These first century rabbis also inaugurated a method of guaranteeing the text from any more glosses and additions, though not completely from copying errors. They counted words, syllables, and sections, and wrote the totals at the end of each book of the Old Testament. …The standard Hebrew text that resulted from the decisions of these early rabbis has become known as the “Masoretic text,” named after a later group of Jewish scholars of the eighth to eleventh centuries A.D., the masoretes, or “interpreters,” who put vowels into the text, and thus “Fixed the words in a definitive form. No longer could a reader be confused by whether the word qtl in the text meant qotel, “the killer,” or qatal, “he killed.”[iv]

Prior to the discovery of the Dead Sea Scrolls, the earliest known manuscripts of the Hebrew Bible were from the 10th or 11th century. The fact that these two manuscripts exist at all is something of a miracle, because the Jews have a tradition of destroying old, worn manuscripts. Because these were the only extant manuscripts in Hebrew, the Reformers (and the scholar Erasmus) chose them when translating the Old Testament, under the influence of the Renaissance humanists and their cry: “ad fontes”; to the sources. However, we not have older manuscripts in the Dead Sea Scrolls, manuscripts supporting the ancient idea that the Hebrews altered their texts in response to the challenge of Christianity.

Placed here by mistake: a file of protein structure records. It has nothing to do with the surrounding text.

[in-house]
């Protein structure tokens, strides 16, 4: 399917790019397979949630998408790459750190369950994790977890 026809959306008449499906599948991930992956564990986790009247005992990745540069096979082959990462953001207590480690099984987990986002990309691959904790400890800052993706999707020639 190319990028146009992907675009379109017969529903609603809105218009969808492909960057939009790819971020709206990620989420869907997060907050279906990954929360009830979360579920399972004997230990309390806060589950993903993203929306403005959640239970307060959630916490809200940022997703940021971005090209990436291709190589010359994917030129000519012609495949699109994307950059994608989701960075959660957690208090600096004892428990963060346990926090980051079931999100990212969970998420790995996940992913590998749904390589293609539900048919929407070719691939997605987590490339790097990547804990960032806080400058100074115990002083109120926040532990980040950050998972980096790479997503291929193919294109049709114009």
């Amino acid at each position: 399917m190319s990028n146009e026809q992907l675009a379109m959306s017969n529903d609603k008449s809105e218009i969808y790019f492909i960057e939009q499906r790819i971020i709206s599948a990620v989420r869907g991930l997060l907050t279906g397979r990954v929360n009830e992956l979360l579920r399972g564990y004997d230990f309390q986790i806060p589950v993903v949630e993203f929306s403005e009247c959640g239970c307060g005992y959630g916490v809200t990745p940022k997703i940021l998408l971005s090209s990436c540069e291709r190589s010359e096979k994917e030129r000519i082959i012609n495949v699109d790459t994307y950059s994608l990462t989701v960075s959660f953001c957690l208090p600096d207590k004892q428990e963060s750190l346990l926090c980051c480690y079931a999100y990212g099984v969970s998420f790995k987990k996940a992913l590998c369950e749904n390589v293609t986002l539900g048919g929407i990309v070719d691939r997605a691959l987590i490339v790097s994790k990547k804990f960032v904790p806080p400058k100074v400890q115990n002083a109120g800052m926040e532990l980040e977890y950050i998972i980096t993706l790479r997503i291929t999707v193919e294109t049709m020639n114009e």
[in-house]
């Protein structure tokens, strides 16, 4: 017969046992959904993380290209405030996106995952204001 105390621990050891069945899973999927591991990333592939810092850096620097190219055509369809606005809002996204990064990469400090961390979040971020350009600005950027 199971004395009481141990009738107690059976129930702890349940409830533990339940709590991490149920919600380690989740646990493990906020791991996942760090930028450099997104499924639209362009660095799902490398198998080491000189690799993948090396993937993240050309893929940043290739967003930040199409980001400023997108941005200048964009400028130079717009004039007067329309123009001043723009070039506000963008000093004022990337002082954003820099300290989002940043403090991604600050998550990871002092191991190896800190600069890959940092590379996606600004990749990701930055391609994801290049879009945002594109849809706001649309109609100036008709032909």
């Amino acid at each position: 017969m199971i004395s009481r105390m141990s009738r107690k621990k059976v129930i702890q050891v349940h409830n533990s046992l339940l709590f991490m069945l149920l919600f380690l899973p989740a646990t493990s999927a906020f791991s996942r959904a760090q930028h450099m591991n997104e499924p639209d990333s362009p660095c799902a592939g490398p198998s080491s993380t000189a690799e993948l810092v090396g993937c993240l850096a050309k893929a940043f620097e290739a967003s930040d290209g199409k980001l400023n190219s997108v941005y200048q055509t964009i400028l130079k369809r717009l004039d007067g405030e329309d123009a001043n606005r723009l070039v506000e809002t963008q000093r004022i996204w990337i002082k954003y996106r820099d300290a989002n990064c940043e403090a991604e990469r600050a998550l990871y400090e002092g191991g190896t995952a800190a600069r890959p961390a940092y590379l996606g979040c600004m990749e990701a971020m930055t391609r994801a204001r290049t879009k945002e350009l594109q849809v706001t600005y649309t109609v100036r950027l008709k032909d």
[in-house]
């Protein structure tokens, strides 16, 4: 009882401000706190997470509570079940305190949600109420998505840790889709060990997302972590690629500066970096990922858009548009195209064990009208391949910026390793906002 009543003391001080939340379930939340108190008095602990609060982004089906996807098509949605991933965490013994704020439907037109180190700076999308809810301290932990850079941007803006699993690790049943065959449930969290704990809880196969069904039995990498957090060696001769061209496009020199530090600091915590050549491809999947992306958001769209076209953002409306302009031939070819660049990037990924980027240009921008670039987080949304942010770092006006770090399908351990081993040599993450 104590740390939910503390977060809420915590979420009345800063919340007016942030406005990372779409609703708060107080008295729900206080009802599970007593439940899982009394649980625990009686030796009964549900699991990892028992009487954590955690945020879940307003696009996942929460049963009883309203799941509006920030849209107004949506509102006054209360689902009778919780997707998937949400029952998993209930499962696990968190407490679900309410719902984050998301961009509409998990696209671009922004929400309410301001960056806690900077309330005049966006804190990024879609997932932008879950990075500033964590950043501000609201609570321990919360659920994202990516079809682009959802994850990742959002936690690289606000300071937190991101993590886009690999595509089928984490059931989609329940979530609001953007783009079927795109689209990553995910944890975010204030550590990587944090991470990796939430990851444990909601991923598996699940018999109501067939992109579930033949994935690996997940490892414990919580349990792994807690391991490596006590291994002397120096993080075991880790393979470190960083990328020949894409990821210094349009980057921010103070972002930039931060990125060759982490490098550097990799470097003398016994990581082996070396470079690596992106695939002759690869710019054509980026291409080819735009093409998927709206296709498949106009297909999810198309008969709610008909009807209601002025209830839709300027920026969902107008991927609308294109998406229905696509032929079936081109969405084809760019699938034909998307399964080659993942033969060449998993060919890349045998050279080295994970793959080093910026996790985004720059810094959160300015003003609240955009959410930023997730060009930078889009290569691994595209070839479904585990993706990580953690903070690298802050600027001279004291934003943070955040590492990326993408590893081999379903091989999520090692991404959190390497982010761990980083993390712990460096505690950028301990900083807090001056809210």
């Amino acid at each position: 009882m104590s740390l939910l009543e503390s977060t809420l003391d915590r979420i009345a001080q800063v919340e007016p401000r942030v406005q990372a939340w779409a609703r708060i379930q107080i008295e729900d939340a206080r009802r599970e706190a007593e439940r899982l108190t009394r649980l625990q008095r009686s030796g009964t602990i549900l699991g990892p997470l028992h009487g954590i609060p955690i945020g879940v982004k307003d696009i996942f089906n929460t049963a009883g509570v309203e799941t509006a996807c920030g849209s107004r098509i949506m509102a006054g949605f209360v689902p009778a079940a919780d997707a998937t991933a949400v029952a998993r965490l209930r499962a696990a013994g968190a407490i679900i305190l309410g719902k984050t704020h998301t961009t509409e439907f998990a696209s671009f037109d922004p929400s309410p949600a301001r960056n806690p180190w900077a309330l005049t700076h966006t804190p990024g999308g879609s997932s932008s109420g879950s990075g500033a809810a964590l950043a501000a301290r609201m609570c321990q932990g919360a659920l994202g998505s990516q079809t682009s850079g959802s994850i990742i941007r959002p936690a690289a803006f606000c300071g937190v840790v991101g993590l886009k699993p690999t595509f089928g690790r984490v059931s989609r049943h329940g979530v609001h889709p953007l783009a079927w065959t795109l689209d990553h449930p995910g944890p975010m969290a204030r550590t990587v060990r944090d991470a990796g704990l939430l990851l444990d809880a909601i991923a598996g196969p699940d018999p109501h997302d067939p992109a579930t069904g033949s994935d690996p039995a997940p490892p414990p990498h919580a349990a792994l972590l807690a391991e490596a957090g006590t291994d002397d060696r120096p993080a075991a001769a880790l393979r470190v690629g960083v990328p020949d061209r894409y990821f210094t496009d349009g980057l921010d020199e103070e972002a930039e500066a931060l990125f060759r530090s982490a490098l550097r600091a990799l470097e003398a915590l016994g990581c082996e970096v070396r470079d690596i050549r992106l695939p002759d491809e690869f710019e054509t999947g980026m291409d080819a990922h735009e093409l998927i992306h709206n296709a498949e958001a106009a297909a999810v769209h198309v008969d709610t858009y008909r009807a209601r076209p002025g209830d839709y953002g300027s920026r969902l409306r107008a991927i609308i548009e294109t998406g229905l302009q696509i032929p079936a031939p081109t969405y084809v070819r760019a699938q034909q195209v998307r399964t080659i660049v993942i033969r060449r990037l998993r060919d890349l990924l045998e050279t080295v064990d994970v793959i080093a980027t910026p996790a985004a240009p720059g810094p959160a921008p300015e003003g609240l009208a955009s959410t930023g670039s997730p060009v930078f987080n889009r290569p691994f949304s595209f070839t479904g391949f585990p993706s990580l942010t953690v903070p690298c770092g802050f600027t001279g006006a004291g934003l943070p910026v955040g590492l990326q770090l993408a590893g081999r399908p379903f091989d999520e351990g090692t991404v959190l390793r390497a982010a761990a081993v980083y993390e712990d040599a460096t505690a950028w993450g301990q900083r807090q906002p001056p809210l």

Before the discovery of the Dead Sea Scrolls, the oldest texts of the Hebrew Bible were in two manuscripts from the 10th or possibly the early 11th century known as the Aleppo Codex and the Leningrad Codex. These manuscripts—the Aleppo Codex, which was recovered partially after a fire and somehow brought to Jerusalem, and the Leningrad Codex, which is now in St. Petersburg—both of these nearly identical texts are what scholars call the rabbinic recension.[v]

The problem is this. The Masoretes fixed the text in a form significantly different than that used by the Jewish diaspora for several hundred years. This was a radical emendation of the text which, when coupled by the Masoretic vowel pointing, fixed the interpretation of the text. Thus it is clear that as Judaism underwent substantial changes subsequent to the destruction of the temple, so too did the text used as the basis for their faith.


[i] (J. A. Sanders n.d.)

[ii] Vorlage: a prior version of a text under consideration.

[iii] (van der Toorn 2007, 199-200, van der Toorn 2007)

[iv] (Boadt 1984, 73-74)

[v] (Shanks 2007, 19)


Boadt, Lawrence. Reading the Old Testament: An Introduction. New York: Paulist Press, 1984.

Sanders, J. A. “English Translation of the Psalms Scroll (Tehillim) 11QPs.” n.d. (accessed January 02, 2014).

Shanks, Hershel. “The Dead Sea Scrolls—Discovery and Meaning.” Biblical Archaeology Society. Biblical Archeological Society. 2007. (accessed January 30, 2014).

van der Toorn, Karel. Scribal Culture and the Making of the Hebrew Bible. Cambridge: Harvard University Press, 2007.


The Septuagint and the Canon

Psalm 90 from the Septuagint

Psalm 90 from the Septuagint